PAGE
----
I’ve been really impressed with the energy, positivity, focus and creativity of the students in the nine lessons and five year groups I’ve taught so far throughout the last two days, long may it continue! It can be challenging coming back after such an exciting break, getting routines right and remembering the basics, making those connections with students and building on strengthening relationships as well as getting back down to the business of learning but they have been ace, really brilliant and a real pleasure to teach. And just in case I needed to fall back in love with my job again, they just helped me do it. Teaching truly is the best job in the world. Happy times indeed. Image via memegenerator.net 

    Adventures in Ghanaian Classrooms

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    Reflecting on our first training sessions around 150 teachers and head teachers from both SOS and also community schools the differences between my classroom in the UK and a typical Ghanaian classroom couldn’t be more different. Truly. I’d done lots of research and @musicmind had shared with @lisajaneashes and I her footage from her trip to Tamale two years ago but nothing prepares you and when you see it with your own eyes as the Headteacher and teachers proudly show you around it’s time to put your best poker face on! 

    The teachers here share classrooms in SOS schools that have whiteboards (not the interactive ones!) a chalkboard, desks, chairs, windows covered with a mesh to stop insects and mosquitoes paying a visit and a door, which is always open. Class sizes vary between 20-25, the lack of space limiting larger classes. There is a small resource cupboard in most classrooms to store resources and ‘equipment’. They have exercise books though, bespoke ones too with the SOS values and the prayer printed, created for the children to use in all of their lessons (see images below). However there are no computers, no speakers, no laptops nor iPads or other tablets, often no teacher’s desk, no shelves, few displays, but more importantly there are fans to keep the classrooms slightly more cool in the oppressive Ghanaian heat. Think sparse, basic and functional. Below are some photos of some of the classrooms that we have seen. The teachers do the very best they can in extremely challenging circumstances that frankly you and I would have nightmares about! The daily challenges which every Ghanaian teacher faces are: cleaning the concrete classroom floor and the path outside before the school day starts, fixing the donated desks and chairs so the students have somewhere to sit (which isn’t the floor), extreme limitations of budgets, access to resources, variety of resources, the unwieldy pressure of teaching six subjects to a high standard (English, Maths, Social Sciences, General Science, Religious And Moral Education and Twi- the local language of Kumasi). All teachers teach through the medium of English which is their second language. The expertise of these teachers is incredible, the amount of knowledge they have to acquire in the three year teaching training programme is rather like that of our fabulous primary teachers in the UK. In addition to multiple disciplines, they must also have at the forefront of their minds: creating the right climate for learning so behaviour is appropriate for learning, being able to build sustainable and professional relationships with students in their care, and of course to have incredible patience akin to Mary Poppins! Oh and the incessant heat, all year round.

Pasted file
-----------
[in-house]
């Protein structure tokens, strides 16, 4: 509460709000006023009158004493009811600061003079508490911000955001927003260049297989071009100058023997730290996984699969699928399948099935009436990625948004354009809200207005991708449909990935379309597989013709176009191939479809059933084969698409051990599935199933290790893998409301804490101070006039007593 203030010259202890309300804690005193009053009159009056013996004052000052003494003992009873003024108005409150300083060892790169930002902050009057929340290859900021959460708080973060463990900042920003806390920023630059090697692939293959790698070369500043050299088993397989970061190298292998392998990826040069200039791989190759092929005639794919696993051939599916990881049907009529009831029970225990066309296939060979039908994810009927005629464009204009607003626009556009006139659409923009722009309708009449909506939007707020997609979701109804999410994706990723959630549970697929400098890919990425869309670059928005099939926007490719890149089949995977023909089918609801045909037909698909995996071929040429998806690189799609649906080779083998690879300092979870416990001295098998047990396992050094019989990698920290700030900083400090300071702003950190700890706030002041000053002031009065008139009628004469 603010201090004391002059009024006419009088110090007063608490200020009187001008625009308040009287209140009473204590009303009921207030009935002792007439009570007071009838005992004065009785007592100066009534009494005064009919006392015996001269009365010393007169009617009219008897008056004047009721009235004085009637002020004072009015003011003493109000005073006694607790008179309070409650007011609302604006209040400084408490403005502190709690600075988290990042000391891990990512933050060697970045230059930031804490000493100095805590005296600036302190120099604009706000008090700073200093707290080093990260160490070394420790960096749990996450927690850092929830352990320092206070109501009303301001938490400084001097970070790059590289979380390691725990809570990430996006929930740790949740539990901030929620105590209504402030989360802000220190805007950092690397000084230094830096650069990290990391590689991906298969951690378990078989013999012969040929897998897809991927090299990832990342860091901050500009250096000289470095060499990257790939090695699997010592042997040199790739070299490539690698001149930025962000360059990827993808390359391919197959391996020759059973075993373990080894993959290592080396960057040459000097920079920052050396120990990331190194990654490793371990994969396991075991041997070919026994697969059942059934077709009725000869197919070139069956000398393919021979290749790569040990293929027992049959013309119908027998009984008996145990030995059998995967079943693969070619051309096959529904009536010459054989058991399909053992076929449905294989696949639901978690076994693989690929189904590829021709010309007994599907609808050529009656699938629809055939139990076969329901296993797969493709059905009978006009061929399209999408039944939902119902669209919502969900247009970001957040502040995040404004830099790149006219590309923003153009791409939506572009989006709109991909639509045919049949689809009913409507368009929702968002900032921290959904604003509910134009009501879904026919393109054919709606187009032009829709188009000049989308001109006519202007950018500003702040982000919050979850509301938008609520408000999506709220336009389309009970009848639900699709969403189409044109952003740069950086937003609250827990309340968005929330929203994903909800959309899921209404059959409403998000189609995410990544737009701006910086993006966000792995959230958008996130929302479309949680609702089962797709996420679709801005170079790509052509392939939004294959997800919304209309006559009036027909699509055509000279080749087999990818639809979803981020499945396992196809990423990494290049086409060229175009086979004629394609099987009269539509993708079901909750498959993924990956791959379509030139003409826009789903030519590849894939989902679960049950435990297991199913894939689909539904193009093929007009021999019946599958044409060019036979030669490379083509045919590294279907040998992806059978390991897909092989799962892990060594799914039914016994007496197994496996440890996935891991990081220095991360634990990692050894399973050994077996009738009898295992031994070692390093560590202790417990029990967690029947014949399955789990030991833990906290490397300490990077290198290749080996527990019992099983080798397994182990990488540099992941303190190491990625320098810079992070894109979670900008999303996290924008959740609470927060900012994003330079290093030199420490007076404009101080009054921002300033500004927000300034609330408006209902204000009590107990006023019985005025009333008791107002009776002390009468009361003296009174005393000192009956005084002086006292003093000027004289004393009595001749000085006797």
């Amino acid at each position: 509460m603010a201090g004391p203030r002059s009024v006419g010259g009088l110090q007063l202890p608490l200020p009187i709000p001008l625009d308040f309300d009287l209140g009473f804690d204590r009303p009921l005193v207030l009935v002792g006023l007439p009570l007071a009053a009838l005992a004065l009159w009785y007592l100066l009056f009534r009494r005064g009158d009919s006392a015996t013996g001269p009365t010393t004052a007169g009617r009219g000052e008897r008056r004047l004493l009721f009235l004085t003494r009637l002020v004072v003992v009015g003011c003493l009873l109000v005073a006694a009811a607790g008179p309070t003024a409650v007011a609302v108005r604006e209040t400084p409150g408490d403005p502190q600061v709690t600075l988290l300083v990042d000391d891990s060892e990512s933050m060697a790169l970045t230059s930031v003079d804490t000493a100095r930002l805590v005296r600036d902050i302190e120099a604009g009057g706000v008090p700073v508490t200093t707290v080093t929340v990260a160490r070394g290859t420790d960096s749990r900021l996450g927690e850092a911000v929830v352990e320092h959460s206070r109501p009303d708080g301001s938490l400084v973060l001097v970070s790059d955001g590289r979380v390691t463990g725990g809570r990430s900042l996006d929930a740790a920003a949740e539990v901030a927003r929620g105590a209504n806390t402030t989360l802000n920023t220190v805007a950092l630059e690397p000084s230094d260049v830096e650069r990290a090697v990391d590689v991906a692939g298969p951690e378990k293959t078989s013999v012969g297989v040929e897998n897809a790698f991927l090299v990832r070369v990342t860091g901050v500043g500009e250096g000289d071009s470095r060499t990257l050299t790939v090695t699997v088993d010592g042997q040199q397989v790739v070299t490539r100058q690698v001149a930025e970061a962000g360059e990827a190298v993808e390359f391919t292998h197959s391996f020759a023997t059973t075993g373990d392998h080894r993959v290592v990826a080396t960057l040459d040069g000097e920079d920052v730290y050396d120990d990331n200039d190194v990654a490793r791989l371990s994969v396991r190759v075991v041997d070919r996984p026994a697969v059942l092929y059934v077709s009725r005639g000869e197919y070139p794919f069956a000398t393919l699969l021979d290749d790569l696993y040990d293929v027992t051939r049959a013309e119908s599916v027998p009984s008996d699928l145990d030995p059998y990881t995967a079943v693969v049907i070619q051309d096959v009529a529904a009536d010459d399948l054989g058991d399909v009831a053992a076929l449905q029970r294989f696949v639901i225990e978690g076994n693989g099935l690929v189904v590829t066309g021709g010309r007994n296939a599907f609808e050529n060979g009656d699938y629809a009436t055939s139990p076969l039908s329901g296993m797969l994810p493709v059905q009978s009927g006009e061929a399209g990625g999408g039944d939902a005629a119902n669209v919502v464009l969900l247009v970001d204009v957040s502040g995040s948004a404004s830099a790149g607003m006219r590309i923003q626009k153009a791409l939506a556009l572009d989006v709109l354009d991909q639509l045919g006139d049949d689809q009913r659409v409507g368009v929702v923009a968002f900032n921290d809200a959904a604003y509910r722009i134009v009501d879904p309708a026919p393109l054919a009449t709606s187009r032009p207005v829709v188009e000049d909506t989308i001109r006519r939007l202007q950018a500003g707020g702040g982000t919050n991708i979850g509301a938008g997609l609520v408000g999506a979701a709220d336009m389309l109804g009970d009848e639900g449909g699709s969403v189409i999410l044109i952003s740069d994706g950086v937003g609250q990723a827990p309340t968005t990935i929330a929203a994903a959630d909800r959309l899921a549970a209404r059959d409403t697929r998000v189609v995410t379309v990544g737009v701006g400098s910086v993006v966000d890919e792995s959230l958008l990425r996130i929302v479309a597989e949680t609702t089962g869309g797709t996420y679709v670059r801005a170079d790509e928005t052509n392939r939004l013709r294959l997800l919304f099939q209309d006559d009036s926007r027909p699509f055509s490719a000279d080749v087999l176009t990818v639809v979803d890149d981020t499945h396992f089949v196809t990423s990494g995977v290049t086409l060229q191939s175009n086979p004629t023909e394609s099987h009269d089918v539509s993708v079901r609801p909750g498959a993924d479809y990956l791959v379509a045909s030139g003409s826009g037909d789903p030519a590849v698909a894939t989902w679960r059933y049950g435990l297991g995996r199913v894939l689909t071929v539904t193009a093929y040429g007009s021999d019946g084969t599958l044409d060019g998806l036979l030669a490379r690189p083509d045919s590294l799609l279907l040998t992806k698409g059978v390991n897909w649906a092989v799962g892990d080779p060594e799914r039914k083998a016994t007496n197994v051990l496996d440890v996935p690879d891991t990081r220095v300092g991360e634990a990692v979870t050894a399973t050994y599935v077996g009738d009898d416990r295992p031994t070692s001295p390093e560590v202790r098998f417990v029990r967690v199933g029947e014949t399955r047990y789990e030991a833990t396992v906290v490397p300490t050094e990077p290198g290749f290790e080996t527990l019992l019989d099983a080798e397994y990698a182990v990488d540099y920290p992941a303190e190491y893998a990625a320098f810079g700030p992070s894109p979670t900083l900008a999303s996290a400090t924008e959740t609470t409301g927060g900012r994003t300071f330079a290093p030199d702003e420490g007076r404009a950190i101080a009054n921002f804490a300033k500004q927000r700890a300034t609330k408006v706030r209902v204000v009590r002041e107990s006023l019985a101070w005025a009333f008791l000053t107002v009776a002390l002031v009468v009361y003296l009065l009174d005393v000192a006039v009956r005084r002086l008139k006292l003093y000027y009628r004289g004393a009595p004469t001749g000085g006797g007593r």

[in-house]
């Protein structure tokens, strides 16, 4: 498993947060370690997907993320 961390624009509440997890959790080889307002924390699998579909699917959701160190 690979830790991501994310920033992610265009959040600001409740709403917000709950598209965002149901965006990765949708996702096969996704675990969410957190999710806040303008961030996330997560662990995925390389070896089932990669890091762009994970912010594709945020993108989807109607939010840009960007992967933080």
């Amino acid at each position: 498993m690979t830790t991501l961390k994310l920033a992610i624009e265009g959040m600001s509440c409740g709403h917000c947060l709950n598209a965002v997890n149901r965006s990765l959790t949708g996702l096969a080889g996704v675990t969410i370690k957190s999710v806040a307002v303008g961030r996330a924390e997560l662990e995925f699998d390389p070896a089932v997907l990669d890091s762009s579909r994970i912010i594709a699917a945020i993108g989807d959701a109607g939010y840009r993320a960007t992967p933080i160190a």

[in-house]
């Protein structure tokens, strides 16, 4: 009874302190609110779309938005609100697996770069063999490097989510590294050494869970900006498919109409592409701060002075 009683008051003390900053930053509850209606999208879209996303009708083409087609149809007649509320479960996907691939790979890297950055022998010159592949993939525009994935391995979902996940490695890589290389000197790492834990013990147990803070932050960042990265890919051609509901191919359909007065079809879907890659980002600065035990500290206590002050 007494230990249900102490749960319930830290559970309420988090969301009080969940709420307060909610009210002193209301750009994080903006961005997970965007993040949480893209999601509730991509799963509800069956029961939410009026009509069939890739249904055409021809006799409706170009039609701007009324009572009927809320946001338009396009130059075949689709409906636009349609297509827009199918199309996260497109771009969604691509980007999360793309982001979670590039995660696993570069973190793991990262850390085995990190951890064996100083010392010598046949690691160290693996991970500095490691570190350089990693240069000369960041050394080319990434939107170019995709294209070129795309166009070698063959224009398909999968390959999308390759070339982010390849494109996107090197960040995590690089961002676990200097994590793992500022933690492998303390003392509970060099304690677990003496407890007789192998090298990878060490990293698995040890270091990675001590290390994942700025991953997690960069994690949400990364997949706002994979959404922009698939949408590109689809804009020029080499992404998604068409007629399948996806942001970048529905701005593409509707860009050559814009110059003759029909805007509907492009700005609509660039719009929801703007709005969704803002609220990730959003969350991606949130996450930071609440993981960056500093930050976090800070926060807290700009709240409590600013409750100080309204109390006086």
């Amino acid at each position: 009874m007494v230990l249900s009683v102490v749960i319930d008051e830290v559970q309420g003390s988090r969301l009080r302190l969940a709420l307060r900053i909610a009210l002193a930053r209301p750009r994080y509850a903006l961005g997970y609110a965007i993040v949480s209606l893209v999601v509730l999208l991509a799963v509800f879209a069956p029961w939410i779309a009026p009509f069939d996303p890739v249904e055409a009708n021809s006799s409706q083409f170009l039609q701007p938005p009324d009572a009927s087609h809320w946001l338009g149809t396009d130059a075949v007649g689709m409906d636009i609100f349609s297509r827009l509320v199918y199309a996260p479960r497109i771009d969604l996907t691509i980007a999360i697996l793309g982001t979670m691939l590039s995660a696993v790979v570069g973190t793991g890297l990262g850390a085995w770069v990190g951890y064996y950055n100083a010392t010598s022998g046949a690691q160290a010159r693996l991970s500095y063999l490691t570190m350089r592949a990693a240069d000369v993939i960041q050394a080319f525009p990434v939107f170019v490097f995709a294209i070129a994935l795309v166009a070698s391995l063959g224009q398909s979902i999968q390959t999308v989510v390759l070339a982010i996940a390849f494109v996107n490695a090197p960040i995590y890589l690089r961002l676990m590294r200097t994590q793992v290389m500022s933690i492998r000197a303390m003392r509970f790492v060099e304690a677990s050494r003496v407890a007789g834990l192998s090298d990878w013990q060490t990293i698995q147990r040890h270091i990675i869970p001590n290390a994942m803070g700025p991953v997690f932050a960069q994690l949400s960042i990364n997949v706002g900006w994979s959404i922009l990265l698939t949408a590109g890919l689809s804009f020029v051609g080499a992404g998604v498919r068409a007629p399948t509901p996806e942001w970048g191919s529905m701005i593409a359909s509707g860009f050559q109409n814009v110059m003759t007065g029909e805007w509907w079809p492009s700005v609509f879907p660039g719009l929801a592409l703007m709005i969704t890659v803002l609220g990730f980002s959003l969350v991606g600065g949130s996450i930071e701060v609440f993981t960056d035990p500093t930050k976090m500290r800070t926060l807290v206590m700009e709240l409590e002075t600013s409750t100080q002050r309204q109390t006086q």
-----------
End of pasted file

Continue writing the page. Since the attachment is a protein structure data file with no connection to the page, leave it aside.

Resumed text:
This is a privileged position to be in; the decadence of the SOS schools comparative the community schools is phenomenal. Talk about opposite ends of the spectrum! It truly is! @lisajaneashes has written a post worth reading. Please take a moment to read this. Ghana – What’s the Point? – The Learning Geek